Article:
..post one of several million, no doubt. Ubuntu is pretty good, but persists in making what I’d regard as irritating desktop usability blunders. One of them is the use of “overlay scrollbars” which are scrollbars that are mostly hidden until you mouse over them. I found this annoying, but whatever, I can deal. It even more or less works, most of the time.
However, it breaks Inkscape. Inkscape’s color picker is a long strip of color patches, which you can click to select stroke and fill colors for drawings. The color picker has a scrollbar. If overlay scrollbars are on, then the entire area of the color picker ends up being the mouse-over area for the overlay scrollbar, so you can’t pick colors.
The fix is to issue the command “gsettings set com.canonical.desktop.interface scrollbar-mode normal” from the command line.
mencoder -nosound mf://*.jpg -mf w=1280:h=800:type=jpg:fps=30 -ovc lavc -lavcopts vcodec=mpeg4:vbitrate=2400:mbd=2:keyint=132:v4mv:vqmin=3:lumi_mask=0.07:dark_mask=0.2:mpeg_quant:scplx_mask=0.1:tcplx_mask=0.1:naq -o output_filename.avi
Turns all the JPEG files in the directory you are currently in into a nice quality MPEG-4/AVI file. The width and height in the options after -mf should be changed to match the images. This command line also works for PNG files if you replace both instances of “jpg” with “png”.
For my ritual spoken word software piece, I recruited a bunch of my friends to say the text of the ritual. Each “stanza” of the ritual has a call and a response, so I broke each recording up into individual clips for each call and response. That gave me about 28 files per person, and over 100 clips total.
The different participants all recorded on different hardware, and at different volume levels. I also wasn’t super-precise about trimming the clips, so each file had silence at the beginning.
This left me with two problems: some participants were much softer than others, and some of the clips lagged each other, which made for bad chorus effects.
To trim the clips, I used sox, a Linux tool for manipulating sounds, with the command:
for file in *.wav; do sox $file $file.wav silence 1 0.1 2%
This results in a file named foo.wav.wav for each foo.wav file in the directory, so I cleaned up with:
rename -f “s/.wav././g” *
Note that this scribbles over the originals, so keep backups. I’m glad I did, because 2% turned out to be a little aggressive, and trimmed off the beginning of clips starting with an “ma-” sound, such as “make us a…”. This is likely because the sound faded in slowly, and so got counted as part of the noise rather than the beginning of a sound.
There is useful documentation for the sox silence filter here.
Turning the volume up on the files was done with:
for file in *.wav; do sox $file $file.wav gain -l 8; done
and another pass of rename, as above. Adjust the “8” up or down to suit your needs. Positive numbers make it louder, negative make it quieter.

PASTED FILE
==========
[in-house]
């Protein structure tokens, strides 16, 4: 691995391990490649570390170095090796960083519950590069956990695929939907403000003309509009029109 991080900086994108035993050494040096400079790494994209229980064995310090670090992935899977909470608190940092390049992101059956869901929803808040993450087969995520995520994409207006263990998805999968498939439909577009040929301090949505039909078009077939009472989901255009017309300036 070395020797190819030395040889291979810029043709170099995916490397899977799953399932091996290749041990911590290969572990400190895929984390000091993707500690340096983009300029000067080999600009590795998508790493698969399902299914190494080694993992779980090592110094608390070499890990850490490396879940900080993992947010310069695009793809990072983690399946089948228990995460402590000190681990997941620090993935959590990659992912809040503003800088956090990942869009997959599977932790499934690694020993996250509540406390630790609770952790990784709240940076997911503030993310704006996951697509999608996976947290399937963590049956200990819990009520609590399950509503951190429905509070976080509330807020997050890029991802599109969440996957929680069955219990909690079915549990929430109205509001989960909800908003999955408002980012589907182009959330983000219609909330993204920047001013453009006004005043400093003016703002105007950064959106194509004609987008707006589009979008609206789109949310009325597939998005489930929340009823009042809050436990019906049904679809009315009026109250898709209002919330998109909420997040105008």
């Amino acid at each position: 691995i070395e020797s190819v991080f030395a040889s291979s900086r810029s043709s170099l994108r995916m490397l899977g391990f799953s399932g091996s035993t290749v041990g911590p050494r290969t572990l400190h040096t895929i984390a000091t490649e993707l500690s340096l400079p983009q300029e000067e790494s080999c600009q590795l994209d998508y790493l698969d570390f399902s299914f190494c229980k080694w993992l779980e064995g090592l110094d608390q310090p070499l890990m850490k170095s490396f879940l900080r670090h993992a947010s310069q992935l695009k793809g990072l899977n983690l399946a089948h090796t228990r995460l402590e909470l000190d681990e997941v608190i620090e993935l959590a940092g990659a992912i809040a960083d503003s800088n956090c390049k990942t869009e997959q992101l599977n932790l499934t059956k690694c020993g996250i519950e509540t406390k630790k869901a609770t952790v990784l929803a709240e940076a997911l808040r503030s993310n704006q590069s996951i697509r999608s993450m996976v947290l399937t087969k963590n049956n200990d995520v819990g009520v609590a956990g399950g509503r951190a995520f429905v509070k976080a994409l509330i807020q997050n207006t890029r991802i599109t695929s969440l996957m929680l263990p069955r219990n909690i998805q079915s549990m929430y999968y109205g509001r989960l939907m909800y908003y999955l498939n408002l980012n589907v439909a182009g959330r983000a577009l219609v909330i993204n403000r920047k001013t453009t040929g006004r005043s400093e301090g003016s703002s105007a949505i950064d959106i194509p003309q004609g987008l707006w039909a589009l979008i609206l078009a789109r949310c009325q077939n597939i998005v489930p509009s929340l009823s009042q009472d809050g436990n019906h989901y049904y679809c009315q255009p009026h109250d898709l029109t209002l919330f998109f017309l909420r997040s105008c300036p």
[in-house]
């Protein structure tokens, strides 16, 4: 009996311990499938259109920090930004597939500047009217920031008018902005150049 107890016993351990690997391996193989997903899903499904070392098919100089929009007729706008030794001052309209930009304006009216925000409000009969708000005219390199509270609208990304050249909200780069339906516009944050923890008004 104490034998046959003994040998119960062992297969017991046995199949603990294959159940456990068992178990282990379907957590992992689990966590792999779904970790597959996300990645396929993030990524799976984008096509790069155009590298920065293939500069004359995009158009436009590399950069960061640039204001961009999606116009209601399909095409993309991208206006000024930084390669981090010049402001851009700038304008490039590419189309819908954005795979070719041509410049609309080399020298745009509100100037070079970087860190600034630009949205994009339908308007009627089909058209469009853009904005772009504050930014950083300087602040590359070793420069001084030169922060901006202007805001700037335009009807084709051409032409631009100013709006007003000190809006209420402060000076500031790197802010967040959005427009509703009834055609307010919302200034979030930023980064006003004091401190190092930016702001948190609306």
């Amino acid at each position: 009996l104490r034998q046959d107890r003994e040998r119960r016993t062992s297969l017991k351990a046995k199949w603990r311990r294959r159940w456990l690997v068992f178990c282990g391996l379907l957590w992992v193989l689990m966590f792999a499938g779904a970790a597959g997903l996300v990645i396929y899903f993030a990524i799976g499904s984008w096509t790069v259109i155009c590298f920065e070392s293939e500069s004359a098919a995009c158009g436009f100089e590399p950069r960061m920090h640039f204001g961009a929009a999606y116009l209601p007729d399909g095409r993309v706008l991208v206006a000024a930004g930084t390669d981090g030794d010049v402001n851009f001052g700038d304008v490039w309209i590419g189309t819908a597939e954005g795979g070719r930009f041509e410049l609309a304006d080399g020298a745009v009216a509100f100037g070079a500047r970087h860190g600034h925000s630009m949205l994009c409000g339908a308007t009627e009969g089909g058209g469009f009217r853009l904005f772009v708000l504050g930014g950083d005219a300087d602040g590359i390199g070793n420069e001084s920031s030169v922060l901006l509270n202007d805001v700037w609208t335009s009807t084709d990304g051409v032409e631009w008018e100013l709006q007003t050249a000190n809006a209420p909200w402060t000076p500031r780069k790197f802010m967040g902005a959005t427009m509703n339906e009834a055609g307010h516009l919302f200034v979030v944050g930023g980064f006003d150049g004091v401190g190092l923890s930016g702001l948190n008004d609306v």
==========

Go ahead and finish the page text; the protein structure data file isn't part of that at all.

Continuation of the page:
If you want to preview a sox effect, just replace “sox” in the command with “play”, and leave off the output file. For example,
play myfile.wav gain -l 8
will play myfile.wav with increased gain, but won’t change the file.
For a festival that I attend, I’m writing a soundscape in boodler to provide the vocal component for a ritual. Here, I’m going to annotate what I need to do to run Boodler on my laptop, which I’ll have at the festival.
The main thing is that Boodler seems to default to OSS, and I use PulseAudio, so to invoke the ritual, you need to run:
boodler -o pulse –external disturbingrelics com.gizmosmith.disturbingrelics/Example
The -o option tells it to use PulseAudio, –external makes it load from a directory instead of a .boop package for testing purposes, and the rest is the agent to run.
To organize all the sound clips I’m using, I have a boodler package for each person’s reading of the ritual script. The script is in a call and response format, with 14 calls and responses, so each package has 28 audio clips, one each for the call and response. I named all the clips “call_N_…” and “response_N_…” (for N in 1..14) so that the program can figure out the call/response pairs by name.
Each package starts out as a directory with the 28 files and a metadata file in them. For the directory “sage”, I create the package with:
boodle-mgr –import create sage
and then install it with:
boodle-mgr install ./com.gizmosmith.sage.1.0.boop
I am trying to convert .mpg files from a sony camera into other, smaller versions for distribution. The files are in the mpeg2video codec, with a resolution of 720×480 at 29.97 fps. Normally, I’d use ffmpeg for this, but apparently “This program is only provided for compatibility and will be removed in a future release. Please use avconv instead.” Thanks Ubuntu, I’m sure that won’t screw up a few thousand people’s video conversion scripts.
Anyway, let’s see what
man avconv has to say. I want no sound, and I want to start 55 seconds into the film, to cut off most of a boring first minute. Seeking into the video is
-ss 00:00:55. The option
-an drops the audio. So,
avconv -i blue_ball.mpg -an -ss 00:00:55 blue_ball.avi should do it. And, in fact, it does.
I created a directory called “pidgin_logs” in my Dropbox folder, backed up my logs, removed the old log directory, and then created a link from where the log directory should have been to the Dropbox directory. Pidgin still starts up fine, and after I do this on all of my systems, they will all log chats to my Dropbox account.